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Opening Day, Tokyo Style

Spring is here and its time for America's annual rite, baseball's opening day, when the boys of summer take the field to perform the National Pastime for a short, sweet few months.

But as CBS News Correspondent Barry Petersen reports, it'll look a little different when baseball begins Wednesday. The first pitch will be thrown out at 5 a.m., New York Time, and the two American teams facing off to start the season— the New York Mets and Chicago Cubs—will take the field in Tokyo.

Major League Baseball's decision to start the season there has rankled fans.

For one thing, the American big leagues came to Japan for big bucks. A Tokyo media company paid some $5 million so the Metsand Cubs would open the U.S. season, for the first time ever, outside of North America.

Originally, it was home run hitter Mark McGwire and his St. Louis Cardinals who were invited. They turned it down, and added insult to snub when McGwire said,
It comes down to how much money they can make.

Baseball officials officially disagreed. "If we wanted to stay home with these two teams, we could have found ways to make the kind of money were getting here," said Bud Selig, baseball's commissioner.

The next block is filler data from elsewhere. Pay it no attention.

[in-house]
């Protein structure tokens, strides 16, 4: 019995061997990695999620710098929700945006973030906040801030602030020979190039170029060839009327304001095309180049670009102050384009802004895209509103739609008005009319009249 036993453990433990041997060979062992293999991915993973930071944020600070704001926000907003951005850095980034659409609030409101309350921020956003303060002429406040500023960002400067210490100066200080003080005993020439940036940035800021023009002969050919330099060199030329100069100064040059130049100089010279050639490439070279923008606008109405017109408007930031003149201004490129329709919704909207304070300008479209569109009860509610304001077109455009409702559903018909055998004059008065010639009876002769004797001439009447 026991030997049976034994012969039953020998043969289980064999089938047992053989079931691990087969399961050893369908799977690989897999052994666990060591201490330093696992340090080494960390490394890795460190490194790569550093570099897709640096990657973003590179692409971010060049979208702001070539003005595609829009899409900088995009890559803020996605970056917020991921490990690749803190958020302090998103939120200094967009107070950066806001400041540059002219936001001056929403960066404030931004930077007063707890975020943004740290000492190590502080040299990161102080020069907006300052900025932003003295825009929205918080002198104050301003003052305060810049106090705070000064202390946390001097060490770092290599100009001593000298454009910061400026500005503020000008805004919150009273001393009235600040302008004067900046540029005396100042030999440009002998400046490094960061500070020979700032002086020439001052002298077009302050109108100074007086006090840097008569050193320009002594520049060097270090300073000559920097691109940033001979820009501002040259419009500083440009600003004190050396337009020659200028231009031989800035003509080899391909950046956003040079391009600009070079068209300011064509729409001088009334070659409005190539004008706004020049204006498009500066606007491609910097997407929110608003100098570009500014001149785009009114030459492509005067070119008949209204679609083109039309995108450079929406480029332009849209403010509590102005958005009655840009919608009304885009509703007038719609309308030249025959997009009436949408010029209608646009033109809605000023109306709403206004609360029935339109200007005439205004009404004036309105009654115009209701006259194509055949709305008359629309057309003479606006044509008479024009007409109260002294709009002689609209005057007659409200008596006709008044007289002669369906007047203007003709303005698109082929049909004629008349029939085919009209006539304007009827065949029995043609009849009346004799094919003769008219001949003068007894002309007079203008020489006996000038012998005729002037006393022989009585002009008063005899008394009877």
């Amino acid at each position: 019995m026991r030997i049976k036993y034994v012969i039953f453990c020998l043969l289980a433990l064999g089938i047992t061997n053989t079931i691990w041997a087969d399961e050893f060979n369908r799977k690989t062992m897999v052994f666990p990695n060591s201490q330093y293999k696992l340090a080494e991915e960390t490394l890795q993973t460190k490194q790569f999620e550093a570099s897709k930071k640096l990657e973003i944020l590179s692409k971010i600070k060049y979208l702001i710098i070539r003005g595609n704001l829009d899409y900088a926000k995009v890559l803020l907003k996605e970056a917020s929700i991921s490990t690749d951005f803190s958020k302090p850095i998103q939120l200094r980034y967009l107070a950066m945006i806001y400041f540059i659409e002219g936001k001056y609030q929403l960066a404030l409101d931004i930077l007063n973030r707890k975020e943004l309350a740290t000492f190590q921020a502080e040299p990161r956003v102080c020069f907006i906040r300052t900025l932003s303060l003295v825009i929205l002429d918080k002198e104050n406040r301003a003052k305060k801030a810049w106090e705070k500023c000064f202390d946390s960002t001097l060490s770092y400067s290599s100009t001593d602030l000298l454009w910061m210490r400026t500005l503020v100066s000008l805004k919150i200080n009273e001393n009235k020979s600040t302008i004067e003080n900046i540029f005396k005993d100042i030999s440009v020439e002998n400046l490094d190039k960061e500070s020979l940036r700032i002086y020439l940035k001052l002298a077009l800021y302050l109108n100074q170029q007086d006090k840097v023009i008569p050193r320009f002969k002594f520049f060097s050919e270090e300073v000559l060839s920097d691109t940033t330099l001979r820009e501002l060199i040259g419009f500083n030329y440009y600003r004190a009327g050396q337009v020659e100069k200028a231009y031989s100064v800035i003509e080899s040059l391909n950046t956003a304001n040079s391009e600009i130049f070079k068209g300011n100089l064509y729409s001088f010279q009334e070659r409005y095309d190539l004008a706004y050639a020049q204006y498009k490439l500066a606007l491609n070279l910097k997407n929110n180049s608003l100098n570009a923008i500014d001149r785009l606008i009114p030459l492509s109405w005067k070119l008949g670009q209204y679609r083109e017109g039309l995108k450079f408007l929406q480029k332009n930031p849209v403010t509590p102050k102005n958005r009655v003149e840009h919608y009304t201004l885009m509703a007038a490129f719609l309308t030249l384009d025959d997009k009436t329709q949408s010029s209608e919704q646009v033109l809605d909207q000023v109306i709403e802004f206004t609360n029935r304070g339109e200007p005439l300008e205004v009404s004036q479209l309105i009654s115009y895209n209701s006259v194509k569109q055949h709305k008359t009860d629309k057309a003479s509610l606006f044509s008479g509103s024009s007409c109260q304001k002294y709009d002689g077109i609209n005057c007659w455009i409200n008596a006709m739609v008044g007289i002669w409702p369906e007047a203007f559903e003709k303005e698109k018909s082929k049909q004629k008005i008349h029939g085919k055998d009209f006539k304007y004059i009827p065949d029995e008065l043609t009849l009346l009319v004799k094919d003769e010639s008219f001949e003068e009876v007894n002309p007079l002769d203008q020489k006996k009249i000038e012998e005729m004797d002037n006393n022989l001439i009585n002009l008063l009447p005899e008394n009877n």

But what the fans at home arent getting is their opening day.

Mets Manager Bobby Valentine says its the breaks.

"We could be on the West coast," said Valentine. "You know, there are a lot of opening days that arent at home."

Japanese fans will get a good show, but not a cheap one: tickets are going for $115 a seat.

But the players are getting a sweet deal: each receives a $25,000 bonus for opening Americas past-time on this side of the world.

Players insist the payoff didn't buy their participation.

"Nobody did it for the money," said Mets catcher Mike Piazza. "Its not even going to buy a year of college for your kids."

They did it, they claim, to make Americas game global.

Tommy Lasorda, vice president and one-time, long-time coach of the Los Angeles Dodgers, said, "I dont know if it will be in my lifetime, but i say this. that eventually one day there will be a real world series. when we play some team from another country."

And if the world series ever included the Japanese, watch out: in exhibition games with Japanese teams, both the Cubs and the Mets tasted defeat.

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